Nike worries will remain, even if it quashes doubters

Squabbling Nike analysts will finally know how the company held up against a tougher group of competitors, excess inventories in the athletic wear space, and a slowdown in sales of basketball shoes when it reports fiscal fourth-quarter earnings Tuesday.

Yet following the U.K. vote to exit the European Union, a new set of questions is arising around the company's business — namely, how big a dent the Brexit may have on its revenues and profits.

As one of its largest markets, Nike's U.K. business accounts for roughly 5 percent of its total revenues, according to analysts' estimates. While still relatively small, that exposure makes it one of the most heavily reliant on the region. When widening the lens to include all of Europe, the continent accounts for roughly a quarter of Nike's sales — meaning continued weakness in the pound and euro could put downward pressure on its earnings.

Swings in European currencies have already reduced Nike's earnings by 5 percent over the past year and a half, according to research by Credit Suisse. The pound fell to a 31-year low versus the U.S. dollar on Monday, while the euro also dropped. But currency fluctuations aren't the only risk.

"The biggest risk to earnings is the potential demand shock across broader European markets given likely instability in the region over the next nine months," Credit Suisse analyst Christian Buss said of the overall apparel and footwear space. "This adds incremental risk to a sector already showing clear signs of top-line deceleration in the North American market, while still suffering from unfavorable currency swings."

An employee laces a trainer, manufactured by Nike Inc., at a JD Sports Fashion Plc sportswear retail store on Oxford Street in London, U.K
Luke MacGregor | Bloomberg | Getty Images

Indeed, a stronger U.S. dollar has already taken a bite out of Nike's European business. During the third quarter, revenue in Western Europe rose 12 percent on a constant currency basis; that growth was reduced to just 2 percent when accounting for the role of currencies.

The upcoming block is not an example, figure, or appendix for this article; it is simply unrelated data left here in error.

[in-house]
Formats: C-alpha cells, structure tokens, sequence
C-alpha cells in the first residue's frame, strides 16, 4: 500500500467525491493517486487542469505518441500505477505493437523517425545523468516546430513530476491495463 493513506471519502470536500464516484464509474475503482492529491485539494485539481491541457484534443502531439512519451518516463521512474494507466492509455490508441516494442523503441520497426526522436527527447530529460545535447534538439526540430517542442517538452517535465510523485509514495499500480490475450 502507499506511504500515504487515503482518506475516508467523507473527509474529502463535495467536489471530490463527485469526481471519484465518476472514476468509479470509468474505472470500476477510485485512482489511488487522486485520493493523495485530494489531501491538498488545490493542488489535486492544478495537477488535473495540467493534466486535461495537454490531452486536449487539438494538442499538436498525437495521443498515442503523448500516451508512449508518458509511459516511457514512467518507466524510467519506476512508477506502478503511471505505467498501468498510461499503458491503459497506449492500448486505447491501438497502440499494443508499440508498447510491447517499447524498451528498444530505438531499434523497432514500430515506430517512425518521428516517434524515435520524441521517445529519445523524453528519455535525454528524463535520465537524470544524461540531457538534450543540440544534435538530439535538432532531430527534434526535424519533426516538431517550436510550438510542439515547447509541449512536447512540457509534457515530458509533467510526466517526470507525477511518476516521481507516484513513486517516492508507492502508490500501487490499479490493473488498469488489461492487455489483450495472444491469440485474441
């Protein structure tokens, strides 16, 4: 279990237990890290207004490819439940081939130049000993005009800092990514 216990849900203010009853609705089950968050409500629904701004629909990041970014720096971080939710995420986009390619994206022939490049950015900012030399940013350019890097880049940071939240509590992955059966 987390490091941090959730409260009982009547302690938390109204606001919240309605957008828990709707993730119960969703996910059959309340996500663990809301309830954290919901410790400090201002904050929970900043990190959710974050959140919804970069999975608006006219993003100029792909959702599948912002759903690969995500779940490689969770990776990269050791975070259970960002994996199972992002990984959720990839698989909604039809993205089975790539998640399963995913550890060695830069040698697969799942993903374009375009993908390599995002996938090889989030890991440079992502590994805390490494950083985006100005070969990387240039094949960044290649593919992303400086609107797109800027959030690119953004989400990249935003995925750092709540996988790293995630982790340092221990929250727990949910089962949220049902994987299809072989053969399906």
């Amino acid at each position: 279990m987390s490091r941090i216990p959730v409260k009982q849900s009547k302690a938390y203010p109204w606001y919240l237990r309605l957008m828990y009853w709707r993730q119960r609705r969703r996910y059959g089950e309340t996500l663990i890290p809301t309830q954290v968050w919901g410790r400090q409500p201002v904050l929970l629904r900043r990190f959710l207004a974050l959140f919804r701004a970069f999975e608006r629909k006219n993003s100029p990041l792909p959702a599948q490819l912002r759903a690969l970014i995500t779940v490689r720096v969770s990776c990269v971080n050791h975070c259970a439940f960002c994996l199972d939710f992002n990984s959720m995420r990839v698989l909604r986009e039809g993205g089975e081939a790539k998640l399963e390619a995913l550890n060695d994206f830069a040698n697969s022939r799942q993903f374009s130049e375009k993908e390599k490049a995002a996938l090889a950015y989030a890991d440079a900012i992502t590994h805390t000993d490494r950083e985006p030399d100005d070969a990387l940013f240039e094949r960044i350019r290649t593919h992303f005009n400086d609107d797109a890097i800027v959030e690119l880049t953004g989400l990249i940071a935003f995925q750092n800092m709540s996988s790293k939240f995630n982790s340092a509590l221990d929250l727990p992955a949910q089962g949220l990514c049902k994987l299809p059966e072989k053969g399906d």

Foreign exchange headwinds played a similar role on the company's future orders, which refer to those placed by wholesale customers that were not delivered during the period. While future orders grew by 16 percent in Western Europe during the quarter, they would have risen 23 percent excluding the impact of currencies.

"At this point, the FX headwind created by a weaker [pound], coupled with shaky consumer sentiment and potential to curtail spending, factor in as our more tangible near-term concerns," Jefferies analyst Edward Plank told investors. However, he said Nike's underlying popularity in Europe — along with that of the broader athletic wear category — mean the Brexit is unlikely to have a material impact on Nike. That is, at least in the short-term.

"A potentially greater issue is what could transpire if the fallout from Brexit has a bigger impact across the rest of the EU, for which we won't begin to speculate," Plank said. "But suffice to say, if things begin to unravel, then the implications to our [covered stocks] could be significantly greater."

As for the recently ended quarter, analysts are split as to whether Nike, a consistent performer and preferred name on Wall Street, was able to overcome a swath of challenges that threatened to slow its momentum. Among those challenges are recent traction at competitors Lululemon and Adidas, as well as continued growth at Under Armour.

U.S. footwear sales at Adidas, a brand that had lost its "cool" factor with American shoppers, increased 26 percent year-over-year during April and May, according to a recent note by Morgan Stanley. The report also said Under Armour's Stephen Curry shoes had taken roughly 8 percent share from Nike as of June 1. That day, both Morgan Stanley and Bank of America Merrill Lynch downgraded Nike's shares from "overweight" to "equal weight."

Along with increased competition in a crowded sports apparel space, analysts have called out oversupply in the industry, bankruptcies by major chains including Sports Authority, and lower average selling prices as additional headwinds. Analysts are likewise forecasting a slowdown in future orders as a result of excess inventories.

Consensus fourth-quarter estimates for Nike are calling for $8.28 billion in revenue, which would represent a 6 percent increase over the prior year, according to Thompson Reuters. Yet they're also calling for earnings of 48 cents a share, which would represent a decline of 2 percent compared with the prior-year period.

Shares of Nike are down 17 percent so far this year, near $52.